Oil has good week but poor month; Even poorer quarter

·2-min read

By Barani Krishnan

Investing.com -- Against the odds, oil bulls coasted to a second straight week of gains that sharply pared losses forced by the U.S. banking crisis two weeks ago. Yet, they fell short of turning March into a positive month, and took an even bigger hit for the quarter.

By 11:30 ET (15:30 GMT), New York-traded West Texas Intermediate, or WTI, crude was at $74.98 per barrel, up $1, or 1.3%, on the day, after a session high of $75.50 that marked a two-week peak. For the week, WTI was up about 8.5%.

For the month though, the U.S. crude benchmark was off about 2.5%, while for the quarter, it showed a loss of more than 6%.

London-traded Brent crude hovered at above $79, up about 1% on the day and around 7% higher on the week. For the month, the global crude benchmark was down almost 5% and for the quarter, it showed a loss of nearly 7%.

“Oil prices are continuing to gradually recover but remain way off pre-banking mini-crisis levels,” said Craig Erlam, analyst at online trading platform OANDA.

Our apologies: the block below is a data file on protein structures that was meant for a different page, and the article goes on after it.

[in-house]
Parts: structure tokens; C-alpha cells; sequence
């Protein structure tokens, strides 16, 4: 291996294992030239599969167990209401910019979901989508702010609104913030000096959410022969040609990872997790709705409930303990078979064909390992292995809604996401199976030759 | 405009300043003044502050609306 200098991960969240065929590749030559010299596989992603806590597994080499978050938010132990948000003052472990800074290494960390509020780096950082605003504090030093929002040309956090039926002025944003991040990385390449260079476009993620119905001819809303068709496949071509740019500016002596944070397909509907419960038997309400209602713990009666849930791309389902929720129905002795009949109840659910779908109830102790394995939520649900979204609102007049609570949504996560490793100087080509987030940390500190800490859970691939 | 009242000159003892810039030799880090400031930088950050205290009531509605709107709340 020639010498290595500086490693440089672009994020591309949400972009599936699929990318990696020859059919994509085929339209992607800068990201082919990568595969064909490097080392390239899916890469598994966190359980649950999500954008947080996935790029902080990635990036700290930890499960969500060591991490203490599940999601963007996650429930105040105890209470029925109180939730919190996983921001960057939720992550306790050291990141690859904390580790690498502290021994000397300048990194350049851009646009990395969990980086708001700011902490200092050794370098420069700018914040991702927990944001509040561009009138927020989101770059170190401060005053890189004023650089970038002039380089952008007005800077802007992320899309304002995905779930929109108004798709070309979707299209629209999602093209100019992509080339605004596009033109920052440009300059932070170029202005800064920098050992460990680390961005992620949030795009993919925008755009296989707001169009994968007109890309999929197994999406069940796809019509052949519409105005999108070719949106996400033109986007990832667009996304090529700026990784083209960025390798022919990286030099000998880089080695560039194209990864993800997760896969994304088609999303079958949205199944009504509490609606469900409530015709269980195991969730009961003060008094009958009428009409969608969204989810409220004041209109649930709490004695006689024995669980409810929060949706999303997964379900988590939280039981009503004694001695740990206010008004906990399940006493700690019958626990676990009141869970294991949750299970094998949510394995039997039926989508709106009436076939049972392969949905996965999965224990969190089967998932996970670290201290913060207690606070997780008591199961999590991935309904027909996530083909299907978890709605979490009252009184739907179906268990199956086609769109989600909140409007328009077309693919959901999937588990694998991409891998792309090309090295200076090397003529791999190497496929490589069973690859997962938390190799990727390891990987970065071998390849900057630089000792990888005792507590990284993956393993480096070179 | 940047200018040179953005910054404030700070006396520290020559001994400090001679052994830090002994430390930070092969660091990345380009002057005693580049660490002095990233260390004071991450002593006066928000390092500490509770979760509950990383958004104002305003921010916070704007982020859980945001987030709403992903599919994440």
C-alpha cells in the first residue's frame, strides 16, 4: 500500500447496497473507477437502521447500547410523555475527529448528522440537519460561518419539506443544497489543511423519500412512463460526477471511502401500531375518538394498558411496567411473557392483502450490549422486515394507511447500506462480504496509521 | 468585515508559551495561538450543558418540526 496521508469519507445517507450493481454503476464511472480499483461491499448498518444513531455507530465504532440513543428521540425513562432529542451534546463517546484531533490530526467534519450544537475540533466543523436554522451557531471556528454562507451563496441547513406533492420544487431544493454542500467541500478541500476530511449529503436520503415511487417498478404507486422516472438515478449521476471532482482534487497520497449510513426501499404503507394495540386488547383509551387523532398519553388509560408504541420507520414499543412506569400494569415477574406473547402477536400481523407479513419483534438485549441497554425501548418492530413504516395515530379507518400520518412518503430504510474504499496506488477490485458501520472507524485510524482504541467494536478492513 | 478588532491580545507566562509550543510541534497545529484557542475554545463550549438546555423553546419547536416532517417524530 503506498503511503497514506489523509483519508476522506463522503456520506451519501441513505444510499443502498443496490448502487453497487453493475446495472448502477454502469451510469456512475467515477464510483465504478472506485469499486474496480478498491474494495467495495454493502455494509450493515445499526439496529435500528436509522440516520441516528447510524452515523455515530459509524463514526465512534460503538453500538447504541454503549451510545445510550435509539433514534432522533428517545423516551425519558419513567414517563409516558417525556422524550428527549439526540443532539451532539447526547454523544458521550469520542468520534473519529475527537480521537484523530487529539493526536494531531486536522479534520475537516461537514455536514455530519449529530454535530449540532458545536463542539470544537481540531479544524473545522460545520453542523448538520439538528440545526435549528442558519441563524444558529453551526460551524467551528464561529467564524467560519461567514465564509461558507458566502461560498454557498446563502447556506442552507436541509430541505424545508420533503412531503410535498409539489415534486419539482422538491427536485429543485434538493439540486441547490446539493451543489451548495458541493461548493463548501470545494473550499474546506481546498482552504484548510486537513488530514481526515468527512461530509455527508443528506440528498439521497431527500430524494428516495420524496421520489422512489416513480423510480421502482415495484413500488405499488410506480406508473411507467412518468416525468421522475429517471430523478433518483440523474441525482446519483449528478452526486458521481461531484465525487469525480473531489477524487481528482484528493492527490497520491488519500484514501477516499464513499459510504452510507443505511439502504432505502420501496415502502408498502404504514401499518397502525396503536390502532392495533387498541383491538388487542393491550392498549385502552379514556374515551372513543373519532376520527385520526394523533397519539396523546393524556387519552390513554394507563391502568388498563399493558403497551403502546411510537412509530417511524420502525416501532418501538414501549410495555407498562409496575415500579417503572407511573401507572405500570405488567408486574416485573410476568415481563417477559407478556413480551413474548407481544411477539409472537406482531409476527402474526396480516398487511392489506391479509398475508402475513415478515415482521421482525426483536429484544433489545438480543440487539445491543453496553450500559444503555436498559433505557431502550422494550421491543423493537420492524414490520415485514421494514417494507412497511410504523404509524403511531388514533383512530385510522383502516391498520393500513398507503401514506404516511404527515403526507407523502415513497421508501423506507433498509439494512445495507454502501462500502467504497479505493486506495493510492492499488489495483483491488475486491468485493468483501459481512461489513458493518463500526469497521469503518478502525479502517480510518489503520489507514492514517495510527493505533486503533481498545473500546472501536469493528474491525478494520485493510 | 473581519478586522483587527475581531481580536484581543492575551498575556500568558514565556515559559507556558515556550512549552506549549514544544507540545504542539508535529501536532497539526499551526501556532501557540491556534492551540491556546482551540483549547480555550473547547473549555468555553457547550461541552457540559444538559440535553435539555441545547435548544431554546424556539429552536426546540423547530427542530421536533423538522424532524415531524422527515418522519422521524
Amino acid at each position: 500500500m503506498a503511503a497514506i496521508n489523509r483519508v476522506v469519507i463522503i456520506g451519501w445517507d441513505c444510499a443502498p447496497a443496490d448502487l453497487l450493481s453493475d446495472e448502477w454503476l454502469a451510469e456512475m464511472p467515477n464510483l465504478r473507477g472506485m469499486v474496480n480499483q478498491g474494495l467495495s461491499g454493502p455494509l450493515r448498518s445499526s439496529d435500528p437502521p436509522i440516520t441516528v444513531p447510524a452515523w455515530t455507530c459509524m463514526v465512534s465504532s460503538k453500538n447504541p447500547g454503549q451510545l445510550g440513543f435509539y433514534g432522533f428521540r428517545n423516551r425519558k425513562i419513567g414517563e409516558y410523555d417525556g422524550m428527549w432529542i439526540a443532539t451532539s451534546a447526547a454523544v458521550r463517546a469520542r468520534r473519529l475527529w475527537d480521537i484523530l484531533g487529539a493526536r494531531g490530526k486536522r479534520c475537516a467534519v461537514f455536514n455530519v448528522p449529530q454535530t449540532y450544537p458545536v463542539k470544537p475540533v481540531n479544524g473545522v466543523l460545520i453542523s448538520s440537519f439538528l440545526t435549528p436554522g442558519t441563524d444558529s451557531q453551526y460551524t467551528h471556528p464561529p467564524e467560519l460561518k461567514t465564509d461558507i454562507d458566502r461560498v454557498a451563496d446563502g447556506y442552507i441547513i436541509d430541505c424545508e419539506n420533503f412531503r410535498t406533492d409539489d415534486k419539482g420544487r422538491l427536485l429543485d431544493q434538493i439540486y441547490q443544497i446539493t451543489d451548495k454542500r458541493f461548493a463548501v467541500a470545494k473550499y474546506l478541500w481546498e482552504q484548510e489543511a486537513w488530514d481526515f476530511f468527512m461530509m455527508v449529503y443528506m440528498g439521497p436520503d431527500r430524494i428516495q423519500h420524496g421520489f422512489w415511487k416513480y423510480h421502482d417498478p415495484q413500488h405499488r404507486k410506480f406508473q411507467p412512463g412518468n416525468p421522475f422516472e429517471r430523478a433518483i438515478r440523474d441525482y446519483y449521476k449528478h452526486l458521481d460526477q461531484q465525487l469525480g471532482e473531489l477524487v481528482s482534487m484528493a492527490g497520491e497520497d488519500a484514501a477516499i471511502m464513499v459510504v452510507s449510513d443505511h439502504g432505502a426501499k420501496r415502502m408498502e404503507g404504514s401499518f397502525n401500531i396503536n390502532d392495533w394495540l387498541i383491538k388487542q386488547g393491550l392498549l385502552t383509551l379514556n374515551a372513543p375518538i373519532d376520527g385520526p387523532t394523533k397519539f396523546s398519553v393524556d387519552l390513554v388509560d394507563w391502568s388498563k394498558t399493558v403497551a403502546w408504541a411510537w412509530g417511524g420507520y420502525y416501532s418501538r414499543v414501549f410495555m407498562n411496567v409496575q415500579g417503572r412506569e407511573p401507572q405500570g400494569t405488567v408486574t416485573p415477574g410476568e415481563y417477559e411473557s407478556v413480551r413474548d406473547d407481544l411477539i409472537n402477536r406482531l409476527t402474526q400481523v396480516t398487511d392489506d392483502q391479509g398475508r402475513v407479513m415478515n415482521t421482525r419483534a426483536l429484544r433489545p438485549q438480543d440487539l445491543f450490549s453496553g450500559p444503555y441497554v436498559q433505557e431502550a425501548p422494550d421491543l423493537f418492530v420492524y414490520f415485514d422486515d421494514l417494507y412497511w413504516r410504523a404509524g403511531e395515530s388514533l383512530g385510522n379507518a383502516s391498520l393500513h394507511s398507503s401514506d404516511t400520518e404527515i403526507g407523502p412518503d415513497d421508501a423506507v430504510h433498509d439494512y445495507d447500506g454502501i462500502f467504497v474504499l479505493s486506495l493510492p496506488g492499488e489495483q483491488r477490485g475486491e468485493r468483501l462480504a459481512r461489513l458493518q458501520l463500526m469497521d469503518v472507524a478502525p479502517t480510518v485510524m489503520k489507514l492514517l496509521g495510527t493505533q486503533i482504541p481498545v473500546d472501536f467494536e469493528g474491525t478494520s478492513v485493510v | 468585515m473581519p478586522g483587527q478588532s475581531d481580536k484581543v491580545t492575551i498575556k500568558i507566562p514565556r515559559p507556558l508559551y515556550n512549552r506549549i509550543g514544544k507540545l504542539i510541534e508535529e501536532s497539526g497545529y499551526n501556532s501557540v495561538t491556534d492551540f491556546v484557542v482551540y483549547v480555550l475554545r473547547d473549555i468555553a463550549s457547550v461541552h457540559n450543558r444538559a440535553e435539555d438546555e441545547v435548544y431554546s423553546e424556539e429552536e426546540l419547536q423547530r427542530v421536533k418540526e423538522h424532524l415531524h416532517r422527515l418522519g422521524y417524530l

“The prolonged economic scarring of the last month will likely slow the economy, if not cause a recession,” Erlam said, adding that the recovery may be slow as inventors learn of the longer-term consequences from this month’s banking crisis, with lower interest rate expectations unlikely to help much.

Notwithstanding those concerns, this week's gains in oil were supported by bullish demand data on both crude and gasoline.

Crude prices could also see further support next week from a meeting of producer group OPEC+ — which has been orchestrating market support in recent months with words more than the production cuts it promised.

OPEC+ — an alliance of the 13-member Saudi-led Organization of Petroleum Exporting Countries and 10 independent oil producers steered by Russia — is supposed to be practicing a daily output cut of two million barrels. But overproduction by the group is reported commonly, with the refrain being that the market is still balanced.

Headlines out of Moscow last week said Russian crude production fell by 300,000 barrels per day in the first three weeks of March, to 9.78M barrels per day. That was, however, still below the 500,000 bpd cut pledged by the Kremlin.

Russia’s “fire-sale” of its Urals crude — at $60 a barrel or lower, in compliance with Western sanctions related to the Ukraine war — has been cited as one of the reasons for the inability of the oil market to command a constantly high price for WTI and Brent. Major crude buyers such as India and China have sourced cheap supplies from Russia for months now and cut back on pricier supply from other oil producers, including Saudi Arabia.

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